Taoiseach Enda Kenny announced formal recognition for Travellers as a distinct ethnic group within the State on 1st March 2017, thus giving formal recognition to Travellers unique heritage, culture and identity.
Travellers are particularly disadvantaged in terms of health status and access to health services. Further information and resources can be found below:
Traveller Projects and Resources
The National Traveller Mental Health Service
The health inequalities that lead to such poor health status are highlighted in the findings of the All Ireland Traveller Health Study (2010). These include:
- Traveller women live on average 11.5 years less than women in the general population;
- Traveller men live on average 15 years less; and
- the number of deaths among Traveller infants is estimated at 14.1 for every 1,000 live births compared to 3.9 for every 1,000 live births among the general population;
- The study also showed that deaths from respiratory and cardiovascular diseases and suicides increased in Travellers compared to the general population.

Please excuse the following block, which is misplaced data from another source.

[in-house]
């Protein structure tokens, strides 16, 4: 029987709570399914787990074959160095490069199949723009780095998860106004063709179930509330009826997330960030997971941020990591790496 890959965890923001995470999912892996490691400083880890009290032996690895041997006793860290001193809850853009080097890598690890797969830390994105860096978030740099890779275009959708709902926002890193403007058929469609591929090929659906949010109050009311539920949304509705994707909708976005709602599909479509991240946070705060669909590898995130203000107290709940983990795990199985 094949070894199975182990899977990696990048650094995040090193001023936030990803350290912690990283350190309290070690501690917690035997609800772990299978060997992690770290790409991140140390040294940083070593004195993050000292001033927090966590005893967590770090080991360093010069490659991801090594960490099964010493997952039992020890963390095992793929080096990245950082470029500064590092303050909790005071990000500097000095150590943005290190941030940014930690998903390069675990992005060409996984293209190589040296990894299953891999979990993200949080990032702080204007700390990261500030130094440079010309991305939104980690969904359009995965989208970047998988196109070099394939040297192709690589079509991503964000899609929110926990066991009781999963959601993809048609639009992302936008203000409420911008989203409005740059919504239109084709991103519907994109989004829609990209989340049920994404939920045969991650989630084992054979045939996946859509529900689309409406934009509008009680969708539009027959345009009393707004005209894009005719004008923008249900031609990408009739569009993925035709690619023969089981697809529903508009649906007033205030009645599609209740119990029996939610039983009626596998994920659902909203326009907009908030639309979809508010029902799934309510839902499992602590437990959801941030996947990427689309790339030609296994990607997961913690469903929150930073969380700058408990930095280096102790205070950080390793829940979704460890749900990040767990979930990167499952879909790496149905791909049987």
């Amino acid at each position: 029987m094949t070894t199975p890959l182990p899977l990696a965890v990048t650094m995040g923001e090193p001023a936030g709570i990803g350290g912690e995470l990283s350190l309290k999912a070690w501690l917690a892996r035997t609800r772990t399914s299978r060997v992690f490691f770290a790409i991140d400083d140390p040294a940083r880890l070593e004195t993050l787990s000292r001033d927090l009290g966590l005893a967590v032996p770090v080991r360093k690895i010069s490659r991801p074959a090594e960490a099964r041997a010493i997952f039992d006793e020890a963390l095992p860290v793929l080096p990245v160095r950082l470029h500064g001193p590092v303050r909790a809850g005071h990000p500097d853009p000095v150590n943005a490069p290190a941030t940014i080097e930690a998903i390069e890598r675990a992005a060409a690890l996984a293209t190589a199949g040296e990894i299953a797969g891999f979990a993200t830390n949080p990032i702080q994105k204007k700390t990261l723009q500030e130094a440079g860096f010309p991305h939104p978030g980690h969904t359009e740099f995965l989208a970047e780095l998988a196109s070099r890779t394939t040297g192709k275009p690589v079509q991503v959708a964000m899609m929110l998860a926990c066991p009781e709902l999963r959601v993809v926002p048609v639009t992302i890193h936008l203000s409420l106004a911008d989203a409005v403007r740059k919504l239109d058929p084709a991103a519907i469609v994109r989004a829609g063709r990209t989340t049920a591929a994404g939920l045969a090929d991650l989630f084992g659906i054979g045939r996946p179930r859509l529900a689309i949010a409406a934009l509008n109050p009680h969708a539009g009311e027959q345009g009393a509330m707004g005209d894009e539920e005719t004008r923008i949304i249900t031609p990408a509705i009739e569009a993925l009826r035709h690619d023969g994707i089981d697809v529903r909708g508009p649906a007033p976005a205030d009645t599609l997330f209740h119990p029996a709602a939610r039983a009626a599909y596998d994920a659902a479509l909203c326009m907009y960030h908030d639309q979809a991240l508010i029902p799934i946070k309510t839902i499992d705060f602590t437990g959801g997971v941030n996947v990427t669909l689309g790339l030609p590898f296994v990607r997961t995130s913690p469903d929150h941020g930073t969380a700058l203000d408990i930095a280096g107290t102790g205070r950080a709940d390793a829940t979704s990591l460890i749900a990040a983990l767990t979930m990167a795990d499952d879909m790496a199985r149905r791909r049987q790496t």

The strategic direction of Traveller health care is outlined in the National Traveller and Roma Inclusion Strategy.
Primary Health Care Projects
We provide support to a range of primary care projects and other initiatives for Travellers. This includes the ongoing work of the HSE Traveller Health Units. The Traveller Health Units work to:
- enhance Traveller health status;
- improve the capacity of mainstream health services to respond to Traveller needs; and
- respond to the social determinants that impact Traveller health.
Primary Health Care for Travellers Projects (PHCTPs) established a model for how Travellers could take part in developing health services. Travellers work as community health workers, and this allows primary health care to be developed based on the Traveller community’s own values and perceptions. This helps to achieve positive outcomes with long-term effects.